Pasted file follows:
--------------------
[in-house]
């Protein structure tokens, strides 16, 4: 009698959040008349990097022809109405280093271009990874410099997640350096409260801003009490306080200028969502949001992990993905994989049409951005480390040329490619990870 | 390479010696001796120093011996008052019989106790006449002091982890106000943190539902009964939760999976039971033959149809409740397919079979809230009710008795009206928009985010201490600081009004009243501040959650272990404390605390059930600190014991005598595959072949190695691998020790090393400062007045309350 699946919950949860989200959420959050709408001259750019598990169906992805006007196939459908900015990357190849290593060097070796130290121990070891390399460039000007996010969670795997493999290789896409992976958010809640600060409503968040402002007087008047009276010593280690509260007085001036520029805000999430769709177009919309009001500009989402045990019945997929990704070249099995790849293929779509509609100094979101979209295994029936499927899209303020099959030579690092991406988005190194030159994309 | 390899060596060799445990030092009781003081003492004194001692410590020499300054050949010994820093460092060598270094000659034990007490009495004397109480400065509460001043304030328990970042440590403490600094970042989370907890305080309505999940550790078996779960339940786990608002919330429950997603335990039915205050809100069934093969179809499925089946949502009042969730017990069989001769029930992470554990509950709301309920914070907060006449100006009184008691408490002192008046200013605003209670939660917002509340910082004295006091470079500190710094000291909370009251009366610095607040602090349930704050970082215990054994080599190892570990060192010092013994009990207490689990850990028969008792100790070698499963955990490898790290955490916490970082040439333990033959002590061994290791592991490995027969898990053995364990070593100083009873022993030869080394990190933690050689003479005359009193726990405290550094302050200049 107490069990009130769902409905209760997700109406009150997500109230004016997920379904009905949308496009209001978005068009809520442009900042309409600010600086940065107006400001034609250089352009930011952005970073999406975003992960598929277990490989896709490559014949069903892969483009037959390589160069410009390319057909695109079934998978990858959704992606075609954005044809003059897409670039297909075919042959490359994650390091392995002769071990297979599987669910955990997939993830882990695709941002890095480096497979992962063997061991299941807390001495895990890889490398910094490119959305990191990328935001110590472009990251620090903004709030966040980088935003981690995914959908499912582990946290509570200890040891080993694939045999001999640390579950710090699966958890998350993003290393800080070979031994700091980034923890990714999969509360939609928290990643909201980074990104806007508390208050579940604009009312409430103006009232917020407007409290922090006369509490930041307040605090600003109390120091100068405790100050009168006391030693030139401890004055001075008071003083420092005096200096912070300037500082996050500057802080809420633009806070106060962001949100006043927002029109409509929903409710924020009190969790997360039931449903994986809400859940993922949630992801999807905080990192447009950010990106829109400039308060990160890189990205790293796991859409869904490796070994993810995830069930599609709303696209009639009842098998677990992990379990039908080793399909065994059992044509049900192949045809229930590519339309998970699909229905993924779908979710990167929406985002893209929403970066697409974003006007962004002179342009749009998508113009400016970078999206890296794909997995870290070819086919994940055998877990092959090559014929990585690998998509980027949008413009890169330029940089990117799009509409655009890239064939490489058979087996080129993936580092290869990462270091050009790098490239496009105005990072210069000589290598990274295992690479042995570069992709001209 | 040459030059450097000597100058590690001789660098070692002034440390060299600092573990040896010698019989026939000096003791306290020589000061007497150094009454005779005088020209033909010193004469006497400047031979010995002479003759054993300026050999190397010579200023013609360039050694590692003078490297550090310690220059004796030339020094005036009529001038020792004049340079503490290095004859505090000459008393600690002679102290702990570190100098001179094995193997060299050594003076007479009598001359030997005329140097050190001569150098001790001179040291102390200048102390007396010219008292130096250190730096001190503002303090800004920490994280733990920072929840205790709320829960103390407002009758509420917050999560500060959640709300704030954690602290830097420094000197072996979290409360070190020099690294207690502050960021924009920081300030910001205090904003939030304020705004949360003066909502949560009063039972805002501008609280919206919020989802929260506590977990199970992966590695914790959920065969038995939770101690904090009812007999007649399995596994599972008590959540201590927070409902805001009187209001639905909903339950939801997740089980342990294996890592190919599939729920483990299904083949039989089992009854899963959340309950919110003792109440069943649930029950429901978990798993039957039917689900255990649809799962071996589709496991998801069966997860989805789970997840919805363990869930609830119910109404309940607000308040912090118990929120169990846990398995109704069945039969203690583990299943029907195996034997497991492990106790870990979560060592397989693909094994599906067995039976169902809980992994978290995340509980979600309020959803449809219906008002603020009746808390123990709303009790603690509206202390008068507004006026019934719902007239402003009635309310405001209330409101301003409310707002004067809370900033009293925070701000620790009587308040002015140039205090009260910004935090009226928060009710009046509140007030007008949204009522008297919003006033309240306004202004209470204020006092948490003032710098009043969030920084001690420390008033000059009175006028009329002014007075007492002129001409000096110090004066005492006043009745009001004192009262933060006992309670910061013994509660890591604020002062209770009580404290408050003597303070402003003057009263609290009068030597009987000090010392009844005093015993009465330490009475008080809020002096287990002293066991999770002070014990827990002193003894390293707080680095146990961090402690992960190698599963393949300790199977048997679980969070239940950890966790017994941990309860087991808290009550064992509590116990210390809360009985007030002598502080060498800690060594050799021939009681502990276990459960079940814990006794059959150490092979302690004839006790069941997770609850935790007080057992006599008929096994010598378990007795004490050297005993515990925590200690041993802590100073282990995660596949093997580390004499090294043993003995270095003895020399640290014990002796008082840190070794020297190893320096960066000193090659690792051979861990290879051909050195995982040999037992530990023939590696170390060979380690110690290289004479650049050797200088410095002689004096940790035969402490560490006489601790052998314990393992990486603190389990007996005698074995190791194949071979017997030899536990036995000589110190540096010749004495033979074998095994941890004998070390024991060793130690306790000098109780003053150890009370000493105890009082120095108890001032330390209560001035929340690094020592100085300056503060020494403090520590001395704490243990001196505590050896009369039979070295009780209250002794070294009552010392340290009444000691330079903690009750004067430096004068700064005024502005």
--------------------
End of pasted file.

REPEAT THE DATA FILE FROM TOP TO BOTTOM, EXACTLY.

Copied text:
[in-house]
């Protein structure tokens, strides 16, 4: 009698959040008349990097022809109405280093271009990874410099997640350096409260801003009490306080200028969502949001992990993905994989049409951005480390040329490619990870 | 390479010696001796120093011996008052019989106790006449002091982890106000943190539902009964939760999976039971033959149809409740397919079979809230009710008795009206928009985010201490600081009004009243501040959650272990404390605390059930600190014991005598595959072949190695691998020790090393400062007045309350 699946919950949860989200959420959050709408001259750019598990169906992805006007196939459908900015990357190849290593060097070796130290121990070891390399460039000007996010969670795997493999290789896409992976958010809640600060409503968040402002007087008047009276010593280690509260007085001036520029805000999430769709177009919309009001500009989402045990019945997929990704070249099995790849293929779509509609100094979101979209295994029936499927899209303020099959030579690092991406988005190194030159994309 | 390899060596060799445990030092009781003081003492004194001692410590020499300054050949010994820093460092060598270094000659034990007490009495004397109480400065509460001043304030328990970042440590403490600094970042989370907890305080309505999940550790078996779960339940786990608002919330429950997603335990039915205050809100069934093969179809499925089946949502009042969730017990069989001769029930992470554990509950709301309920914070907060006449100006009184008691408490002192008046200013605003209670939660917002509340910082004295006091470079500190710094000291909370009251009366610095607040602090349930704050970082215990054994080599190892570990060192010092013994009990207490689990850990028969008792100790070698499963955990490898790290955490916490970082040439333990033959002590061994290791592991490995027969898990053995364990070593100083009873022993030869080394990190933690050689003479005359009193726990405290550094302050200049 107490069990009130769902409905209760997700109406009150997500109230004016997920379904009905949308496009209001978005068009809520442009900042309409600010600086940065107006400001034609250089352009930011952005970073999406975003992960598929277990490989896709490559014949069903892969483009037959390589160069410009390319057909695109079934998978990858959704992606075609954005044809003059897409670039297909075919042959490359994650390091392995002769071990297979599987669910955990997939993830882990695709941002890095480096497979992962063997061991299941807390001495895990890889490398910094490119959305990191990328935001110590472009990251620090903004709030966040980088935003981690995914959908499912582990946290509570200890040891080993694939045999001999640390579950710090699966958890998350993003290393800080070979031994700091980034923890990714999969509360939609928290990643909201980074990104806007508390208050579940604009009312409430103006009232917020407007409290922090006369509490930041307040605090600003109390120091100068405790100050009168006391030693030139401890004055001075008071003083420092005096200096912070300037500082996050500057802080809420633009806070106060962001949100006043927002029109409509929903409710924020009190969790997360039931449903994986809400859940993922949630992801999807905080990192447009950010990106829109400039308060990160890189990205790293796991859409869904490796070994993810995830069930599609709303696209009639009842098998677990992990379990039908080793399909065994059992044509049900192949045809229930590519339309998970699909229905993924779908979710990167929406985002893209929403970066697409974003006007962004002179342009749009998508113009400016970078999206890296794909997995870290070819086919994940055998877990092959090559014929990585690998998509980027949008413009890169330029940089990117799009509409655009890239064939490489058979087996080129993936580092290869990462270091050009790098490239496009105005990072210069000589290598990274295992690479042995570069992709001209 | 040459030059450097000597100058590690001789660098070692002034440390060299600092573990040896010698019989026939000096003791306290020589000061007497150094009454005779005088020209033909010193004469006497400047031979010995002479003759054993300026050999190397010579200023013609360039050694590692003078490297550090310690220059004796030339020094005036009529001038020792004049340079503490290095004859505090000459008393600690002679102290702990570190100098001179094995193997060299050594003076007479009598001359030997005329140097050190001569150098001790001179040291102390200048102390007396010219008292130096250190730096001190503002303090800004920490994280733990920072929840205790709320829960103390407002009758509420917050999560500060959640709300704030954690602290830097420094000197072996979290409360070190020099690294207690502050960021924009920081300030910001205090904003939030304020705004949360003066909502949560009063039972805002501008609280919206919020989802929260506590977990199970992966590695914790959920065969038995939770101690904090009812007999007649399995596994599972008590959540201590927070409902805001009187209001639905909903339950939801997740089980342990294996890592190919599939729920483990299904083949039989089992009854899963959340309950919110003792109440069943649930029950429901978990798993039957039917689900255990649809799962071996589709496991998801069966997860989805789970997840919805363990869930609830119910109404309940607000308040912090118990929120169990846990398995109704069945039969203690583990299943029907195996034997497991492990106790870990979560060592397989693909094994599906067995039976169902809980992994978290995340509980979600309020959803449809219906008002603020009746808390123990709303009790603690509206202390008068507004006026019934719902007239402003009635309310405001209330409101301003409310707002004067809370900033009293925070701000620790009587308040002015140039205090009260910004935090009226928060009710009046509140007030007008949204009522008297919003006033309240306004202004209470204020006092948490003032710098009043969030920084001690420390008033000059009175006028009329002014007075007492002129001409000096110090004066005492006043009745009001004192009262933060006992309670910061013994509660890591604020002062209770009580404290408050003597303070402003003057009263609290009068030597009987000090010392009844005093015993009465330490009475008080809020002096287990002293066991999770002070014990827990002193003894390293707080680095146990961090402690992960190698599963393949300790199977048997679980969070239940950890966790017994941990309860087991808290009550064992509590116990210390809360009985007030002598502080060498800690060594050799021939009681502990276990459960079940814990006794059959150490092979302690004839006790069941997770609850935790007080057992006599008929096994010598378990007795004490050297005993515990925590200690041993802590100073282990995660596949093997580390004499090294043993003995270095003895020399640290014990002796008082840190070794020297190893320096960066000193090659690792051979861990290879051909050195995982040999037992530990023939590696170390060979380690110690290289004479650049050797200088410095002689004096940790035969402490560490006489601790052998314990393992990486603190389990007996005698074995190791194949071979017997030899536990036995000589110190540096010749004495033979074998095994941890004998070390024991060793130690306790000098109780003053150890009370000493105890009082120095108890001032330390209560001035929340690094020592100085300056503060020494403090520590001395704490243990001196505590050896009369039979070295009780209250002794070294009552010392340290009444000691330079903690009750004067430096004068700064005024502005």